• Battery: 118 kWh
  • Horsepower: 1,111
  • 0-60 mph: 2.6 seconds
  • 1/4 Mile: 10.5 seconds at 133 mph
  • 60-0 Braking: 105 feet (avg)
  • EV Range: 451 miles (Performance) 520 miles (Range)
2024 Toyota Corolla Cross Hybrid

2023 Toyota Corolla Cross Hybrid

Crossed Up Corolla Gets More Efficient

Episode 4313
Auto Value and Bumper to BumperTire Rack "The Way Tire Buying Should Be"

Toyota offers a hybrid powertrain in just about everything they make, so it did seem odd that last year, when they debuted an all-new SUV version of their long-time best-selling Corolla, a hybrid was nowhere to be found. Well, it didn’t take long for Toyota to correct that situation, delivering this Corolla Cross Hybrid for 2023.

With prices for everything seemingly going up daily, we can all use a little more cost efficiency in our lives. That’s a mission that Toyota has been undertaking for some time now and continues to do it with this 2023 Toyota Corolla Cross Hybrid.

The Alabama-built Corolla Cross arrived just last year as Toyota’s attempt to bring their best-selling nameplate into the SUV era, and give them an additional entry into the most popular automotive segment going right now, small crossovers.

There are some RAV4 styling cues here, but the Corolla Cross is mostly its own deal, and the Hybrid is more than just a fuel efficient option, it has added performance too. So, it’s offered only in Toyota’s S line of trims S, SE, and XSE, where the standard Corolla Cross is available in base L, LE, and XLE.

There are some differences outside, most notably unique front and rear fasicas; the front with a much more aggressive look, with larger grille and blacked-out trim.

Black trim and logos in back too, along with a redesigned bumper; plus, you can optionally go 2-tone by adding black paint to the roof.

Great packaging has it feeling roomier inside than most small 5-seat utes, straddling the line between subcompact and compact. And seats are way more comfortable than your typical urban-minded utility.

In fact, the entire interior feels quite upscale, and the layout will be very familiar to those stepping up from an actual Corolla.

Those who put off buying a Corolla Cross until now will be rewarded with upgraded infotainment, as all Hybrid’s will come with Toyota’s latest 8-inch touchscreen multimedia system standard.

The Hybrid’s small battery is located under the rear seat, so there’s minimal loss of rom, with a good 21.5 cubic-ft. of cargo space available; expanding to 61.8 with rear seatbacks folded.

Getting to the heart of the matter, the Corolla Cross Hybrid’s fuel-sipping ways are courtesy of the 5th generation of Toyota’s Hybrid System which outputs a combined 196-horsepower through its trio of electric motors and naturally-aspirated 2.0-liter 4-cylinder gasoline engine. One of those motors operating strictly the rear axle for standard all-wheel-drive.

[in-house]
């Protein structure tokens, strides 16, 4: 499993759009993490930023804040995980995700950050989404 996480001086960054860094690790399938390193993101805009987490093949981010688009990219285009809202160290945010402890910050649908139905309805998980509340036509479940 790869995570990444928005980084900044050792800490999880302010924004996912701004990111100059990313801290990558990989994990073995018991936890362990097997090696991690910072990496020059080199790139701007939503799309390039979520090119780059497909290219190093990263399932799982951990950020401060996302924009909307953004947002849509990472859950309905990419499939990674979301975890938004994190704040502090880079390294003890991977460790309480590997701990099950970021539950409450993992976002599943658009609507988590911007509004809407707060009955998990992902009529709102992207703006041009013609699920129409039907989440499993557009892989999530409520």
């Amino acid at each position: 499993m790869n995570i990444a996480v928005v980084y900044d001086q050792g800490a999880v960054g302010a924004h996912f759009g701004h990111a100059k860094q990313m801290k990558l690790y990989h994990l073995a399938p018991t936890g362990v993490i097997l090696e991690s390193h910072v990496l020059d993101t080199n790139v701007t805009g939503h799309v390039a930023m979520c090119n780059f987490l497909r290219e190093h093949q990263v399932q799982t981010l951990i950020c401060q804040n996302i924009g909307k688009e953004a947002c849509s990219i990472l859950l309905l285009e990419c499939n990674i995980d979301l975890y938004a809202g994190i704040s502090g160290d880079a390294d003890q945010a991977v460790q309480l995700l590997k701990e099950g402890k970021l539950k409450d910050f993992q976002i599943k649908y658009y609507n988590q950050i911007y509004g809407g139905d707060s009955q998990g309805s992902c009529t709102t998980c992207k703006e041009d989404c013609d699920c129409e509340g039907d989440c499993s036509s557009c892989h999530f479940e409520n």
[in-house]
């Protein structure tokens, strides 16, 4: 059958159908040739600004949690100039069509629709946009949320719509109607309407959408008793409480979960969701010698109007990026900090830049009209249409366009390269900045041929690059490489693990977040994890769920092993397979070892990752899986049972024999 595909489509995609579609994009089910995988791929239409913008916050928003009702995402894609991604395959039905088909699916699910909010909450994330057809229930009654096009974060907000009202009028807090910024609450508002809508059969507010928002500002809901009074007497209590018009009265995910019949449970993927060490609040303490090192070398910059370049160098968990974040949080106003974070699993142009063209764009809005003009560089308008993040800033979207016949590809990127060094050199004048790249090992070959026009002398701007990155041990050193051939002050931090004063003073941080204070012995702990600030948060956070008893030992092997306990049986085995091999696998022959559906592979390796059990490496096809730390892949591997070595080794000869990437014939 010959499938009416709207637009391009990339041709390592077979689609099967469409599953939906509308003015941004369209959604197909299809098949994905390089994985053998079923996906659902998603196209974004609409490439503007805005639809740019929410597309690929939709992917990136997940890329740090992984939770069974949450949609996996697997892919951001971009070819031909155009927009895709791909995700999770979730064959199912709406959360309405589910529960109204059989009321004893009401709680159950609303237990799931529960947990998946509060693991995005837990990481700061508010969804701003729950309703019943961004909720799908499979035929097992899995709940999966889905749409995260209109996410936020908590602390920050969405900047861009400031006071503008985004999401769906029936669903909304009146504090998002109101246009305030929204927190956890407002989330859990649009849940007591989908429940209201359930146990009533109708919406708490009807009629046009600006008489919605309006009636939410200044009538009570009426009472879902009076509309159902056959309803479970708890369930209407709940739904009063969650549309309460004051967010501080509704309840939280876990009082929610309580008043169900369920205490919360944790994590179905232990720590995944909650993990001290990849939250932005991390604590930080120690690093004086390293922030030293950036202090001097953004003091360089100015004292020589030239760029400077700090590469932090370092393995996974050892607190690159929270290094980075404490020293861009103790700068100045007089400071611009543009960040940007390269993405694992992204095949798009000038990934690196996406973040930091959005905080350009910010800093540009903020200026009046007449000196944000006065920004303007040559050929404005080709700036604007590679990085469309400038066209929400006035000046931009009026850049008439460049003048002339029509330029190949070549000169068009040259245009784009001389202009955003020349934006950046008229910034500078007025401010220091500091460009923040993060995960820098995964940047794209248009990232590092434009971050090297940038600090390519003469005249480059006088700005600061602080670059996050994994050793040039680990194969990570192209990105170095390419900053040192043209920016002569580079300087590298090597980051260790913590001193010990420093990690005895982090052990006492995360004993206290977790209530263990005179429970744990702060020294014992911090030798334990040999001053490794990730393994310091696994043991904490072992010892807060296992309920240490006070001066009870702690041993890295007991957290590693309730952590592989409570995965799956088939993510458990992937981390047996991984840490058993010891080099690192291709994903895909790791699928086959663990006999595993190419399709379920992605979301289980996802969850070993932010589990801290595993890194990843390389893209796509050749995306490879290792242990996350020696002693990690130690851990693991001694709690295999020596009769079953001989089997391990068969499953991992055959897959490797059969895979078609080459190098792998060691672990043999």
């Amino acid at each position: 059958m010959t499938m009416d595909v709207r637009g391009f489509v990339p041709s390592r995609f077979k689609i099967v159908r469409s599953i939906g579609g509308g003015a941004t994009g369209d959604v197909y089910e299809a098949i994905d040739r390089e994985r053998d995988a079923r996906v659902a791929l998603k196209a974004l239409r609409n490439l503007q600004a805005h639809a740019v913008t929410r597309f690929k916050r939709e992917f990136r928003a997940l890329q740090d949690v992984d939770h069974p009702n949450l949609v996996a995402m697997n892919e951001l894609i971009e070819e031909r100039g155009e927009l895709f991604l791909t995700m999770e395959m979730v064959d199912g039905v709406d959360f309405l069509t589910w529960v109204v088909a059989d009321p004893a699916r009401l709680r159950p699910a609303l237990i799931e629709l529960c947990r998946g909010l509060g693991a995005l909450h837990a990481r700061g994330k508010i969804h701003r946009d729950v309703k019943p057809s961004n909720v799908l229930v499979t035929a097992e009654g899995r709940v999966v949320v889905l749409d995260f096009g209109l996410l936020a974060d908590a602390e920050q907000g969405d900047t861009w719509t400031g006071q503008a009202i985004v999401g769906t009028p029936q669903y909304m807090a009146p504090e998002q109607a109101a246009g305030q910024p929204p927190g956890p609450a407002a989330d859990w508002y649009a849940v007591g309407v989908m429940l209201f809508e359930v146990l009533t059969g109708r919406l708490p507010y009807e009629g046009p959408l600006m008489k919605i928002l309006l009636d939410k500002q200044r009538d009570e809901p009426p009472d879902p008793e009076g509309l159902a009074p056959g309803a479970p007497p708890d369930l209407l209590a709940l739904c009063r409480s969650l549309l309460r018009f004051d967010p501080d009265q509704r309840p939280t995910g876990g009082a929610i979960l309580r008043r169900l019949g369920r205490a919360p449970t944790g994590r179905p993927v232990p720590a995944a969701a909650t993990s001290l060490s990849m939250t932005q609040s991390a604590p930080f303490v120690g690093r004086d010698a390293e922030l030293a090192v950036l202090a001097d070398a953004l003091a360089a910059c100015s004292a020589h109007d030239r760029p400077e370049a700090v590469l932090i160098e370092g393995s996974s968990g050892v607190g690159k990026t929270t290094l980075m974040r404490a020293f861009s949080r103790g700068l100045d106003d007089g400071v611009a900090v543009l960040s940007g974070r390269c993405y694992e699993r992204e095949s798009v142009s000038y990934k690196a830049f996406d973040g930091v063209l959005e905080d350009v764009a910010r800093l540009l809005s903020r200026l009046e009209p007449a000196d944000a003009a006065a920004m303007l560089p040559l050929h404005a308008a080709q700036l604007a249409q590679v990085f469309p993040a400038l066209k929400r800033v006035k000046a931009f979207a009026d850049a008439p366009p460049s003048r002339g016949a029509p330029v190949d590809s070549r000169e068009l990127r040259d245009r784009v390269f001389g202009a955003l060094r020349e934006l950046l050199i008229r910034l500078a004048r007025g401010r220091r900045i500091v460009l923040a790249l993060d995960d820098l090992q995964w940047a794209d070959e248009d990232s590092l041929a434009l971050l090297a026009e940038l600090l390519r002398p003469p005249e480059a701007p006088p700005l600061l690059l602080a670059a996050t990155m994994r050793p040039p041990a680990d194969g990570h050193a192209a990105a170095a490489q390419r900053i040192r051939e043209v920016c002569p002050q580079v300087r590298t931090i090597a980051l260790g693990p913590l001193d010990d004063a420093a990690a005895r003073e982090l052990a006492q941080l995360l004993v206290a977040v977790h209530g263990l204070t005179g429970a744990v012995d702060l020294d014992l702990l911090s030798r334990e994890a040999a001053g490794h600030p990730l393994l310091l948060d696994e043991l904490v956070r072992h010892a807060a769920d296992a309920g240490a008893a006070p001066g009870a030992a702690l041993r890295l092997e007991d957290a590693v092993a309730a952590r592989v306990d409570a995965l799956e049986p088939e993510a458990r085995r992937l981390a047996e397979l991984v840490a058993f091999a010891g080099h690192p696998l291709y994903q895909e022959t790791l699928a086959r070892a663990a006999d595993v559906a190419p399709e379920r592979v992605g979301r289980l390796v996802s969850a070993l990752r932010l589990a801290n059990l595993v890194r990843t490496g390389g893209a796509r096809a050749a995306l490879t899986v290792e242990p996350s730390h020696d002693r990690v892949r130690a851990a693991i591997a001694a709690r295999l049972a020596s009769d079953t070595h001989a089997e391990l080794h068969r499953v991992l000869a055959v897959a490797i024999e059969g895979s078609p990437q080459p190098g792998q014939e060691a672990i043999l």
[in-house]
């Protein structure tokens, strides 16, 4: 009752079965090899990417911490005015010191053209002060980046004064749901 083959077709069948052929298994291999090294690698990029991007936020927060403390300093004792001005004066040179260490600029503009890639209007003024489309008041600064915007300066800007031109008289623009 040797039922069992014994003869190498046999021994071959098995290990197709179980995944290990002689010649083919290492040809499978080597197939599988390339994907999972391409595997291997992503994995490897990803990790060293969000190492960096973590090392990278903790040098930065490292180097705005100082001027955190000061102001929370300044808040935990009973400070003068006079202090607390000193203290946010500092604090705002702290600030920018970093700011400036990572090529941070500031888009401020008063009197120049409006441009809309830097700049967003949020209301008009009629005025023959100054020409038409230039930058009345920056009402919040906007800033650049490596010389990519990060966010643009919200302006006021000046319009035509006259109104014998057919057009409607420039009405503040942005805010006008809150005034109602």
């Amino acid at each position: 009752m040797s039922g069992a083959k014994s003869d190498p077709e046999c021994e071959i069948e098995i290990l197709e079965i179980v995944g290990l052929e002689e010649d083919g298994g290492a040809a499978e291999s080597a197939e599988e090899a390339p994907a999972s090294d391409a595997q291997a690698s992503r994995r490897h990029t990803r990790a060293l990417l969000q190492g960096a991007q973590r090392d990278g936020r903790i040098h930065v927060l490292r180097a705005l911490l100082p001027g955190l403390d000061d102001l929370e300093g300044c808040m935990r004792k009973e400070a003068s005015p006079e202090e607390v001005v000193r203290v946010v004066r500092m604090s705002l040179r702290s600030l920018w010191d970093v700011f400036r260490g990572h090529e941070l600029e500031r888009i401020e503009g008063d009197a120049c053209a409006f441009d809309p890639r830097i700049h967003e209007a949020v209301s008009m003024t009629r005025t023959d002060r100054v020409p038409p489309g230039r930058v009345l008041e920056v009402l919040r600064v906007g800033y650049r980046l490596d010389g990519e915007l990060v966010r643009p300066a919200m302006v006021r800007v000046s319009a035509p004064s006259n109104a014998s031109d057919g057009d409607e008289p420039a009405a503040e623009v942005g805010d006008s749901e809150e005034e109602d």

At our test track, there was a nice little chirp of the tires off the line, but that’s where the excitement ended.

So while a 7.5-second trip to 60 may not raise your blood pressure, it’s a full 3-seconds quicker than the standard Corolla Cross we tested last year. We’ll take that!

CVT automatic means engine revs and engine noise both hang relatively high throughout the whole ¼-mile, which took us 15.6-seconds to complete, finishing at a reasonable 90 miles-per-hour.

The Hybrid also gets a “sport-tuned” suspension, and indeed it felt light and nimble through our cone course, very neutral too, with no noticeable understeer or oversteer. Steering was light but still provided good feedback. With some grippier tires, this would certainly give the best handlers in the segment a run for their money.

But the real reward comes in Government Fuel Economy Ratings which are 45-City, 38-Highway, and 42-Combined. We averaged a great 43.3 miles-per-gallon of Regular; that’s a 40% increase over the 30.9 miles-per-gallon we averaged in the standard Corolla Cross last year.

But, that does come at a cost, though it’s difficult to make direct comparisons with separate trim families, but pricing starts at $29,320 for the Hybrid, about 3-grand over a base all-wheel-drive non-hybrid. Top XSE comes in at $32,400.

As influential as Toyota is in spreading the hybrid doctrine, it was indeed odd that the Corolla Cross arrived last year without a hybrid option. Smartly, it didn’t take them long to right that wrong, as it was always part of the plan, and the Corolla Cross has benefitted from it greatly. The 2023 Toyota Corolla Cross Hybrid is not just more efficient, it’s more capable, and a much better small utility all around.


  • Engine: 2.0-liter 4-cylinder
  • Horsepower: 196
  • 0-60 mph: 7.5-seconds
  • MW Fuel Economy: 43.3 MPG (Regular)
  • Transmission: e-CVT
  • Torque: 139 lb-ft
  • 1/4 Mile: 15.6-seconds at 90 mph
  • EPA: 45-City, 38-Highway, and 42-Combined